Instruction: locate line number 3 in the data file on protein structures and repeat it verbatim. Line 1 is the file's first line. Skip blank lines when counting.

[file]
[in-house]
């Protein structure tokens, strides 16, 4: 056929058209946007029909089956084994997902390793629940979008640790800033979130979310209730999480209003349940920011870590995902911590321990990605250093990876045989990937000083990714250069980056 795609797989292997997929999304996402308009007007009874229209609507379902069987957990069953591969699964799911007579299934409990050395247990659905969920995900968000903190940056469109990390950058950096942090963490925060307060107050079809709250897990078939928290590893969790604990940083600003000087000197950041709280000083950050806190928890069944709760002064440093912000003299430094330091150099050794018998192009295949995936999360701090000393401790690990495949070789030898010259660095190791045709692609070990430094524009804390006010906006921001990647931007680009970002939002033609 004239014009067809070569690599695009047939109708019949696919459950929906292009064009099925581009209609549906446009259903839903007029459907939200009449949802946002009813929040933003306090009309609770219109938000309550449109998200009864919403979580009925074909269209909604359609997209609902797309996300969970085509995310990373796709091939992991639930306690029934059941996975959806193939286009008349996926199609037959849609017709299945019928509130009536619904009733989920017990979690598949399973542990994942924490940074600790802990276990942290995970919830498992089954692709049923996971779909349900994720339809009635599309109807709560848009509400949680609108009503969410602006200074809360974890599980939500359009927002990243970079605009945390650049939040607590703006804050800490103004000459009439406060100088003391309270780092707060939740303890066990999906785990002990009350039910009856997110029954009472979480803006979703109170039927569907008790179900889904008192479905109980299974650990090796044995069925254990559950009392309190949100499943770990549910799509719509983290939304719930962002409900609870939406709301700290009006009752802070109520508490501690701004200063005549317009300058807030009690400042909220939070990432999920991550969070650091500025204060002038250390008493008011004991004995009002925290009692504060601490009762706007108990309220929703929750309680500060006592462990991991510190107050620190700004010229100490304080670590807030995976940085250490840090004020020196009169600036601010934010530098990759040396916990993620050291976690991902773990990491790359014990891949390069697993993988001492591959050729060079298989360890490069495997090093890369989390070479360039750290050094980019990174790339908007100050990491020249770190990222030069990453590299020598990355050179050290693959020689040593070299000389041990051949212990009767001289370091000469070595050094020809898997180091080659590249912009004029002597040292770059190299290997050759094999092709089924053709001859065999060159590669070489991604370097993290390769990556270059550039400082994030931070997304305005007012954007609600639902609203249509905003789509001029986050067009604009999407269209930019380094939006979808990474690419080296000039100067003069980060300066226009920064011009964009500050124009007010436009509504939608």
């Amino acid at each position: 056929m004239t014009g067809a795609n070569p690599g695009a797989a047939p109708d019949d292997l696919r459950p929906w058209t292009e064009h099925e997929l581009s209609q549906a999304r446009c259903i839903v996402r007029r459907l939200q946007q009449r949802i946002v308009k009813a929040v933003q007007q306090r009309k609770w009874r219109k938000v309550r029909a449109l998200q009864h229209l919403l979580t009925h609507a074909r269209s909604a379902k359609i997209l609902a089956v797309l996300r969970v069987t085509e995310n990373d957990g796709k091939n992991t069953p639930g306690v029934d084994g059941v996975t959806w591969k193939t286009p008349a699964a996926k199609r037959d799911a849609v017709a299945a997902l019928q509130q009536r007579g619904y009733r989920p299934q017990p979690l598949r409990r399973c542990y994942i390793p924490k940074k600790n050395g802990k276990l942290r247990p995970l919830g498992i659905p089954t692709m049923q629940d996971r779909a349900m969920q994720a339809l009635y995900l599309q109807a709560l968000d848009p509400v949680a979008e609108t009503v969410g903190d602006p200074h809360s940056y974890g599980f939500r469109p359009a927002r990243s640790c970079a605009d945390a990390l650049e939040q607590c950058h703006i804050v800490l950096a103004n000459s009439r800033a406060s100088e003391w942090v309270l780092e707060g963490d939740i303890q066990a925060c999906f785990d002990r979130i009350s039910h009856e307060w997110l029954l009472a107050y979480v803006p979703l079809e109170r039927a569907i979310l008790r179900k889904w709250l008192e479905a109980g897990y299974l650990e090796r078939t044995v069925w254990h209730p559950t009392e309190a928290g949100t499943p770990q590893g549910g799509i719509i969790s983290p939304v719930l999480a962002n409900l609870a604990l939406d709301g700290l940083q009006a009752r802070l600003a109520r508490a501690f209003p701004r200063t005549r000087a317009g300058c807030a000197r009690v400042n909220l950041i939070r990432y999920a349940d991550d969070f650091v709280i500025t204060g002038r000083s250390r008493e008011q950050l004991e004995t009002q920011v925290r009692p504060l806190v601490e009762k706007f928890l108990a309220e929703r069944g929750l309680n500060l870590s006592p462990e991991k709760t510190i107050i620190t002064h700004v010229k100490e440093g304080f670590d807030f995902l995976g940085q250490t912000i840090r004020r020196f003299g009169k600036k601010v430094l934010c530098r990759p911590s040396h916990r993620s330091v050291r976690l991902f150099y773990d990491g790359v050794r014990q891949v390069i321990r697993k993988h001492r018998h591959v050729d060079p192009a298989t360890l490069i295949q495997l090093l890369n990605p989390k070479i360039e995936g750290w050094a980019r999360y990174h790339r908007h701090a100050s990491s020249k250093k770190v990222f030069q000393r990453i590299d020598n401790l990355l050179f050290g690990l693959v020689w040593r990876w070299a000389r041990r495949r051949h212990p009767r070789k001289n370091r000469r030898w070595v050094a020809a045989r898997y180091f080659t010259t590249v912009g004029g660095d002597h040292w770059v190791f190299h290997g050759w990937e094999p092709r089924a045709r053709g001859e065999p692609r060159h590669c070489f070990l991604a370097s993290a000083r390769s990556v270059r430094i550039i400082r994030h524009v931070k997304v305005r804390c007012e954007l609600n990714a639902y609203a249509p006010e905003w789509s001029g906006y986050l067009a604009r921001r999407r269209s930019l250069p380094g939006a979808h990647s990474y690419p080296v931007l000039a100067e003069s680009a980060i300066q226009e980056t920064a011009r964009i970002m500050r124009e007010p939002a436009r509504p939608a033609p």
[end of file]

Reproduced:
């Amino acid at each position: 056929m004239t014009g067809a795609n070569p690599g695009a797989a047939p109708d019949d292997l696919r459950p929906w058209t292009e064009h099925e997929l581009s209609q549906a999304r446009c259903i839903v996402r007029r459907l939200q946007q009449r949802i946002v308009k009813a929040v933003q007007q306090r009309k609770w009874r219109k938000v309550r029909a449109l998200q009864h229209l919403l979580t009925h609507a074909r269209s909604a379902k359609i997209l609902a089956v797309l996300r969970v069987t085509e995310n990373d957990g796709k091939n992991t069953p639930g306690v029934d084994g059941v996975t959806w591969k193939t286009p008349a699964a996926k199609r037959d799911a849609v017709a299945a997902l019928q509130q009536r007579g619904y009733r989920p299934q017990p979690l598949r409990r399973c542990y994942i390793p924490k940074k600790n050395g802990k276990l942290r247990p995970l919830g498992i659905p089954t692709m049923q629940d996971r779909a349900m969920q994720a339809l009635y995900l599309q109807a709560l968000d848009p509400v949680a979008e609108t009503v969410g903190d602006p200074h809360s940056y974890g599980f939500r469109p359009a927002r990243s640790c970079a605009d945390a990390l650049e939040q607590c950058h703006i804050v800490l950096a103004n000459s009439r800033a406060s100088e003391w942090v309270l780092e707060g963490d939740i303890q066990a925060c999906f785990d002990r979130i009350s039910h009856e307060w997110l029954l009472a107050y979480v803006p979703l079809e109170r039927a569907i979310l008790r179900k889904w709250l008192e479905a109980g897990y299974l650990e090796r078939t044995v069925w254990h209730p559950t009392e309190a928290g949100t499943p770990q590893g549910g799509i719509i969790s983290p939304v719930l999480a962002n409900l609870a604990l939406d709301g700290l940083q009006a009752r802070l600003a109520r508490a501690f209003p701004r200063t005549r000087a317009g300058c807030a000197r009690v400042n909220l950041i939070r990432y999920a349940d991550d969070f650091v709280i500025t204060g002038r000083s250390r008493e008011q950050l004991e004995t009002q920011v925290r009692p504060l806190v601490e009762k706007f928890l108990a309220e929703r069944g929750l309680n500060l870590s006592p462990e991991k709760t510190i107050i620190t002064h700004v010229k100490e440093g304080f670590d807030f995902l995976g940085q250490t912000i840090r004020r020196f003299g009169k600036k601010v430094l934010c530098r990759p911590s040396h916990r993620s330091v050291r976690l991902f150099y773990d990491g790359v050794r014990q891949v390069i321990r697993k993988h001492r018998h591959v050729d060079p192009a298989t360890l490069i295949q495997l090093l890369n990605p989390k070479i360039e995936g750290w050094a980019r999360y990174h790339r908007h701090a100050s990491s020249k250093k770190v990222f030069q000393r990453i590299d020598n401790l990355l050179f050290g690990l693959v020689w040593r990876w070299a000389r041990r495949r051949h212990p009767r070789k001289n370091r000469r030898w070595v050094a020809a045989r898997y180091f080659t010259t590249v912009g004029g660095d002597h040292w770059v190791f190299h290997g050759w990937e094999p092709r089924a045709r053709g001859e065999p692609r060159h590669c070489f070990l991604a370097s993290a000083r390769s990556v270059r430094i550039i400082r994030h524009v931070k997304v305005r804390c007012e954007l609600n990714a639902y609203a249509p006010e905003w789509s001029g906006y986050l067009a604009r921001r999407r269209s930019l250069p380094g939006a979808h990647s990474y690419p080296v931007l000039a100067e003069s680009a980060i300066q226009e980056t920064a011009r964009i970002m500050r124009e007010p939002a436009r509504p939608a033609p």